Although the radiative transfer model calculations are useful, details on these calculations are lacking. For example, which radiative transfer model is used? Presumably some aerosol properties (e.g. asymmetry factor, single scattering albedo) are used, but are not stated. The O4 simulations say 0-1000m in their caption box on the figure, which I guess is the aerosol layer thickness because O4 goes a lot higher than that. Please clarify what this height range refers to.
Effect of ground slope:
The authors calculate that errors up to 21% can arise from slope, which is a good number to keep in mind. The authors then go on to average positive and negative slope errors to get a near zero error (1%). However, that calculation assumes equal mix of up and downhill driving, while in fact there might not be an equal mixture. Later they indicate that only about 1 minute in 8 minutes is observing at 15°, so the slope during that period is what matters, and driving up or down a slope for a minute seems very reasonable in an area that covers ~3km vertical range. I think it would be safer to say that the ground slope may lead to an error of +/-21%, but that over the full loop these errors should at least partially cancel. It is possible that these errors might contribute to the low correlation between the mobile measurements and satellite observations.
Text was added to the end of section 3.1 describing error analysis. The authors appear to use two times the median spectral fit error. I presume the fit error is like a standard deviation (sigma), so this is 2*sigma, a reasonable definition of detection limit, but the text should be more clear. These (2-sigma) DL are 0.24×10^15 molecule cm^-2 for NO2 and 0.74×10^15 molecule cm^-2 for HCHO. These detection limit estimates use the airmass factor at 15° (e.g. the geometric approximation), but no error is added for uncertainties in the geometric approximation. I think that at least 21% error for road tilt and ~20% error from the radiative transfer calculations should be added to this spectroscopic-only error estimate.
In section 4.1 (and the abstract), "background" levels of these gases are described, with an +/- listed (I would have assumed to be an error estimate), yet it is differently defined than the section 3.1 error analysis. In section 4.1, the text says "The uncertainties of the background levels were estimated by the half width at half maximum of Lorentz fitted curves (Fig. 6a)." I think that these are not "uncertainties", but rather the combination of variability in the species combined with analytical uncertainties in the measurements. The Lorentzian half width is used, which I think would be narrower than 1-sigma of a Gaussian fit. Can the authors justify why a Lorentzian is used here rather than a Gaussian? The Gaussian is connected to normal statistical error analysis and seems preferable, although the distributions do look longer tailed than a Gaussian. Overall, the similarity of section 3.1 detection limits and the width of the distributions in Figure 6 would lead me to believe that a significant part of the width of these distributions is instrumental noise. The quoting of the Lorenzian half width in the abstract seems misleading to me as I would have expected that the +/- number listed would be a Gaussian error estimate, possibly even 2-sigma. Please clarify this error discussion and make sure that the definition of the error estimate is included in the abstract.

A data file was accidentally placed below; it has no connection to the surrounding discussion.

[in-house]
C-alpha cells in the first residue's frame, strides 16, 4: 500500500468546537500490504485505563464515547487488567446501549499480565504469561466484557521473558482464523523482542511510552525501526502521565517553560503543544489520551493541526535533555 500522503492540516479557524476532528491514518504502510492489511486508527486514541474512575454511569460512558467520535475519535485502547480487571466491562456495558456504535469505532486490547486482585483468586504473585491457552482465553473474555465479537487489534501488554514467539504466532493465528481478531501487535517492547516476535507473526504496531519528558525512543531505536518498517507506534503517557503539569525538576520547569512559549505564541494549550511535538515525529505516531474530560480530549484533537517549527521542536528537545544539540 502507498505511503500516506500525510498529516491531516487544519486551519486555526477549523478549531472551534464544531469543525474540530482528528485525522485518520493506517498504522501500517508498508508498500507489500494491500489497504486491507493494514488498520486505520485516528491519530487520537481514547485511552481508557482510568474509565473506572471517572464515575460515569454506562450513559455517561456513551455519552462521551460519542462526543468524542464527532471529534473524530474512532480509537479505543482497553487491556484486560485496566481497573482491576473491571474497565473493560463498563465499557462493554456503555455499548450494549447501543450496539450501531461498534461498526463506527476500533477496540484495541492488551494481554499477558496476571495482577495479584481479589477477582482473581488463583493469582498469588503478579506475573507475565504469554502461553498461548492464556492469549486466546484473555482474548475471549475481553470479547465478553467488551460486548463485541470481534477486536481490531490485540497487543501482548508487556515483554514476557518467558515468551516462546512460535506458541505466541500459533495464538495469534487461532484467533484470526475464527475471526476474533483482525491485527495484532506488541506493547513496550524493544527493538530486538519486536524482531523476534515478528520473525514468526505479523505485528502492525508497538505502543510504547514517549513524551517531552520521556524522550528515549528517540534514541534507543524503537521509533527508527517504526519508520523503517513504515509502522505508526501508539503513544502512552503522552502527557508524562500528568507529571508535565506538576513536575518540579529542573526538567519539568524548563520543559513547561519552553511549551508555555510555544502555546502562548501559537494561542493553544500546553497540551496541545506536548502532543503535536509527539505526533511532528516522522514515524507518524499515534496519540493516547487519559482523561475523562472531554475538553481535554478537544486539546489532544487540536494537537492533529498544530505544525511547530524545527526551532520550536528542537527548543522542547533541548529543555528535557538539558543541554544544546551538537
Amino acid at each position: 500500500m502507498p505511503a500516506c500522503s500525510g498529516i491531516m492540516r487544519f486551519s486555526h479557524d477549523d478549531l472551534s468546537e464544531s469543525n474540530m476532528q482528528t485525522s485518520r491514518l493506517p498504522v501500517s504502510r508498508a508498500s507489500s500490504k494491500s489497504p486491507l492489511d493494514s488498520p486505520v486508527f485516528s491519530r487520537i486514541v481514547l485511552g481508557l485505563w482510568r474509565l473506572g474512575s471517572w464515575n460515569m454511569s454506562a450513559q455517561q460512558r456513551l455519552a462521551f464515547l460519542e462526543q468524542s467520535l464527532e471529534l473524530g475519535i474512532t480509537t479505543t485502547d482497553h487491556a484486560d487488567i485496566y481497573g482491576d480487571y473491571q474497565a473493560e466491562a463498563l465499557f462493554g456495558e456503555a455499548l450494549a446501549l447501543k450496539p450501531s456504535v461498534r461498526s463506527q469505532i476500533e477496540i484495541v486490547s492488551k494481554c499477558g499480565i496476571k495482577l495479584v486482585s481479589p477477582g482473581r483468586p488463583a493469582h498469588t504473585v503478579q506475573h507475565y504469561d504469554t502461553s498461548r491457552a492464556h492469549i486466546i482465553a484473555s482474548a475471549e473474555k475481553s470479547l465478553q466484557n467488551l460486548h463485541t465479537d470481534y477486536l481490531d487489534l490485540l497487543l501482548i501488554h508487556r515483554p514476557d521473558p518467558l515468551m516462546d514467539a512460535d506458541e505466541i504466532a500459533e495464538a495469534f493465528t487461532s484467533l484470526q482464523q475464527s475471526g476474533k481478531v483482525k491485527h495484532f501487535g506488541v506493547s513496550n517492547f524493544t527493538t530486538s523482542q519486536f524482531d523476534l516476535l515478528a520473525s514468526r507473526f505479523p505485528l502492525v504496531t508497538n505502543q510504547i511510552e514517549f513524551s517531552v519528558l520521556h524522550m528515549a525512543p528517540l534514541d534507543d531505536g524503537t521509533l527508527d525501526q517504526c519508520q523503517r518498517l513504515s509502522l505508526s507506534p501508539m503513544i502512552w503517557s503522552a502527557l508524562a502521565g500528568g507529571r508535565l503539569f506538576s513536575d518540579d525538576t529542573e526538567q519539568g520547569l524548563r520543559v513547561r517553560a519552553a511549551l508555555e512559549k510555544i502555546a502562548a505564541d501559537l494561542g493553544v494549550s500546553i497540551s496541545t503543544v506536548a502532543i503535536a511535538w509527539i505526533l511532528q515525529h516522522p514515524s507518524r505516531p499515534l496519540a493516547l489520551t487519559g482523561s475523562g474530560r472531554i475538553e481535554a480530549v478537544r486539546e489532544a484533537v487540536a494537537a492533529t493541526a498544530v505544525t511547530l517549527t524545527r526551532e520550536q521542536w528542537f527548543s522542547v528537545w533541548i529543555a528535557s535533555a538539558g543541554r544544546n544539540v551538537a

Comparison to satellite:
The text says "Interestingly, there is almost no correlation of the two data sets, if we only use the tropospheric NO2 VCDs within the 1.5 h time difference between mobile MAX-DOAS and TROPOMI at the same grid (referred to ‘ΔT1.5’ in Fig. 15a, corresponding to the red pluses in Fig. 13)." It seems to me that the noise on the measurements, both satellite and ground based, coupled with effects like slope, variable solar geometry, etc. are all going to reduce the correlation between the two data sets, particularly due to the low levels of these pollutants at these high-altitude remote sites. Therefore, I think the weak correlation is to be expected and is a product of the low level of pollution. Although the correlation is poor, the difference on average of the data by both methods (the bias) is a useful result of the study. I believe that the other reviewer also seeks to have greater focus on the bias in measurements than correlation (given noise on both measurements). The discussion of this correlation plot should include reference to the error estimates discussed above and also should discuss errors on TROPOMI measurements.